Seeds or Seedlings
5 - 10 days, 60F to 105F
Well Drained, High Fertility
Full Sun, Part Shade
2" to 6" apart
6" to 12" apart
DAYS OF HARVEST
90 to 120
Pumpkins like warm soil and are very sensitive to frost. So don’t be in a rush to plant early in spring. Wait until danger of frost has passed and soil has warmed to about 70 F, or about 2 weeks after the last frost date.
Unless you are trying to grow a long-season variety in an area that gets early frosts, there’s really no need to start pumpkins inside. Instead, direct seed 1 to 1 1/2 inches deep into hills (which warm and drain earlier in the season) or rows. Sow 4 to 5 seeds per hill. Space hills about 4 to 8 feet apart, depending on the size of the vine. (Even some of the mini-fruited pumpkins grow on very large vines.) When the plants are 2 to 3 inches tall, thin to 2 to 3 plants per hill by snipping off unwanted plants without disturbing the roots of the remaining ones. In rows, sow seeds 6 to 12 inches apart in rows 6 to 10 feet apart. Snip off plants to thin to one plant every 18 to 36 inches.
If you need to start plants early, plant inside in 2- to 3-inch pots or cells 3 to 4 weeks before transplanting outside. Sow 3 or 4 seeds per pot and thin to one or two plants by snipping off the weaker plants to avoid damaging the roots of those that remain. Harden off by cutting back on water and reducing temperature before transplanting. Plant transplants out in the garden at the same final spacings above after all danger of frost has passed.
Black plastic mulch can speed growth, especially in cool, short-season areas. At the end of the season, remove or till in vines to reduce mildew. Use row covers to protect plants early in the season and to prevent insect problems. Remove before flowering to allow pollination by insects or when hot weather arrives.
Mulching plants helps retain moisture and suppress weeds. Mounding soil around the base of the plants can discourage squash borers from laying eggs.
A pumpkin should be left on the vine until its desired color is reached. Once the pumpkin is picked, the color stops developing.
You can tell if a pumpkin is ripe by thumping the pumpkin and by examining its skin. If it makes a hollow sound when thumped, the pumpkin is ready to be picked. Additionally, the pumpkin is ripe is if the skin feels hard, almost like a shell. When you press your fingernail into a ripe pumpkin, it should resist puncture.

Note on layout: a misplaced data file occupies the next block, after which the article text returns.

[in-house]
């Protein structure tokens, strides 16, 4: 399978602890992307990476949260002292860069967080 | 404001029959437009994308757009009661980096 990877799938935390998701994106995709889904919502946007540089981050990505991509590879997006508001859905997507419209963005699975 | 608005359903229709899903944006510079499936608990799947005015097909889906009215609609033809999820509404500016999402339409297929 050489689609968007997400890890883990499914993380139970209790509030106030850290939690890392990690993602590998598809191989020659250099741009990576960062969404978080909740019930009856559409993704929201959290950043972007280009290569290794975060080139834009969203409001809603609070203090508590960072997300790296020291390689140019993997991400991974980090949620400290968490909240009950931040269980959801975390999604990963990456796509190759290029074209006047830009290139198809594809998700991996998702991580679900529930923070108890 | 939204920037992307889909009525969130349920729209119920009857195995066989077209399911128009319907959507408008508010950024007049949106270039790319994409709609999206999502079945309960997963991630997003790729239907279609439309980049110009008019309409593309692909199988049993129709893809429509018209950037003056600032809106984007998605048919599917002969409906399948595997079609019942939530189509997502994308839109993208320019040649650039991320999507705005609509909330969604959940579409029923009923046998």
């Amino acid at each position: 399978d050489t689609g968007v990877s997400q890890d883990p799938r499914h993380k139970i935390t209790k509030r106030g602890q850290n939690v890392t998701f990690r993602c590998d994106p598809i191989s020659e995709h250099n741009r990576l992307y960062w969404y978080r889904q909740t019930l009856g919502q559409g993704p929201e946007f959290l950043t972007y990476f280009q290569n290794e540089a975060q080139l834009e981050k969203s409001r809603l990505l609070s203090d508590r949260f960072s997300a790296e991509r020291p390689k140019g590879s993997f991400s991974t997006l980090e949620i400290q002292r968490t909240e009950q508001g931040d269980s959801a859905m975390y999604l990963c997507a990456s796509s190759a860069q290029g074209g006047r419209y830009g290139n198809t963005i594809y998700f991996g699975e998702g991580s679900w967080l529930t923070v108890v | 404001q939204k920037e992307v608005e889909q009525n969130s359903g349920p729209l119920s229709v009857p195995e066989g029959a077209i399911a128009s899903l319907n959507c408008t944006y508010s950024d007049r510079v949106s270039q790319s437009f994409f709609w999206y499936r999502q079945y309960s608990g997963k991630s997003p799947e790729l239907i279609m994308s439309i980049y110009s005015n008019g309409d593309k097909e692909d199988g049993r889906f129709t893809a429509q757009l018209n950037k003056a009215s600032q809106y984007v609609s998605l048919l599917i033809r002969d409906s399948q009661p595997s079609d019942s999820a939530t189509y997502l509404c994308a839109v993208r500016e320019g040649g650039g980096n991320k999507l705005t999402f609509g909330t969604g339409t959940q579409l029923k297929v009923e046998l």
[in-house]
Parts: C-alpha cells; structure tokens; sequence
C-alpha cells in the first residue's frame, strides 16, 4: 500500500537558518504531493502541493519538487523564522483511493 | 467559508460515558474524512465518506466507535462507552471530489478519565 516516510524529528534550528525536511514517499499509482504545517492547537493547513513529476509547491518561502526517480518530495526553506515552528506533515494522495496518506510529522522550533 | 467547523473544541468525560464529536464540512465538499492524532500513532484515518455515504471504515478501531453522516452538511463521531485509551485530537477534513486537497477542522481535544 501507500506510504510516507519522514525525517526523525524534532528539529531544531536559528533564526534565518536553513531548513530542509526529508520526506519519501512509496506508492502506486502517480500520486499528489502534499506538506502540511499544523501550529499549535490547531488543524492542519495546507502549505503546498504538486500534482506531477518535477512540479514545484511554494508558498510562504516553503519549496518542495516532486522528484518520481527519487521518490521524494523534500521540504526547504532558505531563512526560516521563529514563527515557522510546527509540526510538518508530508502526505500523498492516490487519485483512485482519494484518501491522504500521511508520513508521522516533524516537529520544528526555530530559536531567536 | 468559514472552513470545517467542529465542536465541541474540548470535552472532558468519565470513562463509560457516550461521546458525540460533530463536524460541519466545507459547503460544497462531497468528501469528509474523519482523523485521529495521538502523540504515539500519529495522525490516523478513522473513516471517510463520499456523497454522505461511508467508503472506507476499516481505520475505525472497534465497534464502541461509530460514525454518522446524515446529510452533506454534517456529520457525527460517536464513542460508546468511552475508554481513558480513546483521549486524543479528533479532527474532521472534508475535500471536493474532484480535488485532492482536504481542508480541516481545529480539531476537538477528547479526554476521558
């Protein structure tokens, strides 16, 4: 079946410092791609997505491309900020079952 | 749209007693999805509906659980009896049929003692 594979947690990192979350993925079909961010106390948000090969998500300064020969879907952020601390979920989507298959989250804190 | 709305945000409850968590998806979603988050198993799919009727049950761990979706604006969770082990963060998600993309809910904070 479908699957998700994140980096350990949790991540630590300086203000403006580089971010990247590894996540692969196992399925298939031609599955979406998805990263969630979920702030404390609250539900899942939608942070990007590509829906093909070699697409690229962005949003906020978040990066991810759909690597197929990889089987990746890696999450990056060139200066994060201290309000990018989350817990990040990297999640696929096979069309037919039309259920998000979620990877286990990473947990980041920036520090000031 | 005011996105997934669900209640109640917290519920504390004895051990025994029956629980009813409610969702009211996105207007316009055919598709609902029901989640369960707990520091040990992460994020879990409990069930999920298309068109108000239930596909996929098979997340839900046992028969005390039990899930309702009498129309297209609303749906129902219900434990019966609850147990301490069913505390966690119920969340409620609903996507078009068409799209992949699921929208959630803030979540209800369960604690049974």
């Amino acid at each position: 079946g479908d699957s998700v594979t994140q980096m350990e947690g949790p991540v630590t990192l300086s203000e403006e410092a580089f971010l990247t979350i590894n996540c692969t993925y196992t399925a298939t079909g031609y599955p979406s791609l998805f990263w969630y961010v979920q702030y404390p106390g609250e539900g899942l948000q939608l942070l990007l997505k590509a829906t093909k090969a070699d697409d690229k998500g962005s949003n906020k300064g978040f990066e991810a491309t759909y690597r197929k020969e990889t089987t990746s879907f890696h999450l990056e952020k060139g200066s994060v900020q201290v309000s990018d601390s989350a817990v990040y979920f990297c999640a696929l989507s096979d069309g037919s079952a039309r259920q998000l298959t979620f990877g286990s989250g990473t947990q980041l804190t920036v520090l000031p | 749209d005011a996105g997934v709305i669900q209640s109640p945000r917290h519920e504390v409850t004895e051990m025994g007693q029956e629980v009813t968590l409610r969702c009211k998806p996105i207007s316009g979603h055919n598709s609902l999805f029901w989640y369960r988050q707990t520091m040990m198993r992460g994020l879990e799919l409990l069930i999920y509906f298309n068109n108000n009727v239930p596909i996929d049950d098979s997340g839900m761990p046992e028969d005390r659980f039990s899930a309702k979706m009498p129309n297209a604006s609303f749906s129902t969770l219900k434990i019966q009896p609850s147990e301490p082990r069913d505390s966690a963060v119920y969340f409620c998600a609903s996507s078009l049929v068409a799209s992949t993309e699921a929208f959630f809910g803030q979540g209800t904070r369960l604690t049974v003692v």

When harvesting a pumpkin use a sharp knife or scissors to cut the fruit from the vine. When cutting, be sure to leave a long handle on the pumpkin.
To ensure the pumpkin lasts for a long time, clean it, using a 10 percent bleach solution. The pumpkin can be sprayed with the bleach solution or dipped in it.
Curing involves elevating storage temperatures to 80 to 85 F with 75 to 80 percent relative humidity for approximately 10 days. Curing heals wounds, helps ripen immature fruit, enhances color, and ensures a longer post-harvest life.
After curing, the pumpkin can be coated in edible grade food wax if it is going to be eaten or with shellac if it will not. Store the pumpkin on its end out of direct sunlight. Following these simple steps, a pumpkin can be stored for two to three months.
Remove the pulp and seeds from inside the pumpkin. Place this in a colander. Place the colander under running water. As the water runs over the pulp, start picking out the seeds from the pulp. Rinse them in the running water as you do. Do not let the pumpkin pulp sit in non-running water. There will be more seeds inside the pumpkin than you will ever be able to plant, so once you have a good amount of seeds rinsed, look over them and choose the biggest seeds. Plan on saving 3 times more pumpkin seeds than the number of plants you will be growing next year. Larger seeds will have a better chance of germinating. Place the rinsed seeds on a dry paper towel. Make sure they are spaced out otherwise the seeds will stick to one another. Place in a cool dry spot for 1 week. Once the seeds are dry, store pumpkin seed for planting in an envelope.
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